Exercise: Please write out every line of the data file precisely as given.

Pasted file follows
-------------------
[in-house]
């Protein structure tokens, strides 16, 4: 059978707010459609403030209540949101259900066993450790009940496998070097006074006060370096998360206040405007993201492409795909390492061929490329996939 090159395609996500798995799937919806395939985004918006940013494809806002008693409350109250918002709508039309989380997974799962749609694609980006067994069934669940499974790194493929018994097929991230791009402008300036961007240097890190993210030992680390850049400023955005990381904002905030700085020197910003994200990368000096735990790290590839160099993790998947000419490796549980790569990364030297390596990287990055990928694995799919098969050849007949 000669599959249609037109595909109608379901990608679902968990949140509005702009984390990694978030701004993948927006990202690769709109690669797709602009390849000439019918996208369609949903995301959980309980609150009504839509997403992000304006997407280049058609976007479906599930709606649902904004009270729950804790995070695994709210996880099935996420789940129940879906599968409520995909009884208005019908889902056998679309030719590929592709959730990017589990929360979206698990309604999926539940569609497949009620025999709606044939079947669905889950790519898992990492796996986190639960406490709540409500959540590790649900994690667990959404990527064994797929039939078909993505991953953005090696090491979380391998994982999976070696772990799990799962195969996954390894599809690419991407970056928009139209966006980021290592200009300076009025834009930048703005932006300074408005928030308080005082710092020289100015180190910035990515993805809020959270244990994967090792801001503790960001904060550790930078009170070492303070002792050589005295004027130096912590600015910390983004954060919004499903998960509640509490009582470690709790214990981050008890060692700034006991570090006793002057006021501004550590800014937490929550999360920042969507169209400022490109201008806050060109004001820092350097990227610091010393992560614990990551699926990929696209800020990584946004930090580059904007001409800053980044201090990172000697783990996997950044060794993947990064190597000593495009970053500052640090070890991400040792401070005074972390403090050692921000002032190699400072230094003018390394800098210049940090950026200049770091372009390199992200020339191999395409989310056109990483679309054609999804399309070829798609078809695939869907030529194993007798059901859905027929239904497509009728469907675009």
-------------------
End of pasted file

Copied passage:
[in-house]
């Protein structure tokens, strides 16, 4: 059978707010459609403030209540949101259900066993450790009940496998070097006074006060370096998360206040405007993201492409795909390492061929490329996939 090159395609996500798995799937919806395939985004918006940013494809806002008693409350109250918002709508039309989380997974799962749609694609980006067994069934669940499974790194493929018994097929991230791009402008300036961007240097890190993210030992680390850049400023955005990381904002905030700085020197910003994200990368000096735990790290590839160099993790998947000419490796549980790569990364030297390596990287990055990928694995799919098969050849007949 000669599959249609037109595909109608379901990608679902968990949140509005702009984390990694978030701004993948927006990202690769709109690669797709602009390849000439019918996208369609949903995301959980309980609150009504839509997403992000304006997407280049058609976007479906599930709606649902904004009270729950804790995070695994709210996880099935996420789940129940879906599968409520995909009884208005019908889902056998679309030719590929592709959730990017589990929360979206698990309604999926539940569609497949009620025999709606044939079947669905889950790519898992990492796996986190639960406490709540409500959540590790649900994690667990959404990527064994797929039939078909993505991953953005090696090491979380391998994982999976070696772990799990799962195969996954390894599809690419991407970056928009139209966006980021290592200009300076009025834009930048703005932006300074408005928030308080005082710092020289100015180190910035990515993805809020959270244990994967090792801001503790960001904060550790930078009170070492303070002792050589005295004027130096912590600015910390983004954060919004499903998960509640509490009582470690709790214990981050008890060692700034006991570090006793002057006021501004550590800014937490929550999360920042969507169209400022490109201008806050060109004001820092350097990227610091010393992560614990990551699926990929696209800020990584946004930090580059904007001409800053980044201090990172000697783990996997950044060794993947990064190597000593495009970053500052640090070890991400040792401070005074972390403090050692921000002032190699400072230094003018390394800098210049940090950026200049770091372009390199992200020339191999395409989310056109990483679309054609999804399309070829798609078809695939869907030529194993007798059901859905027929239904497509009728469907675009």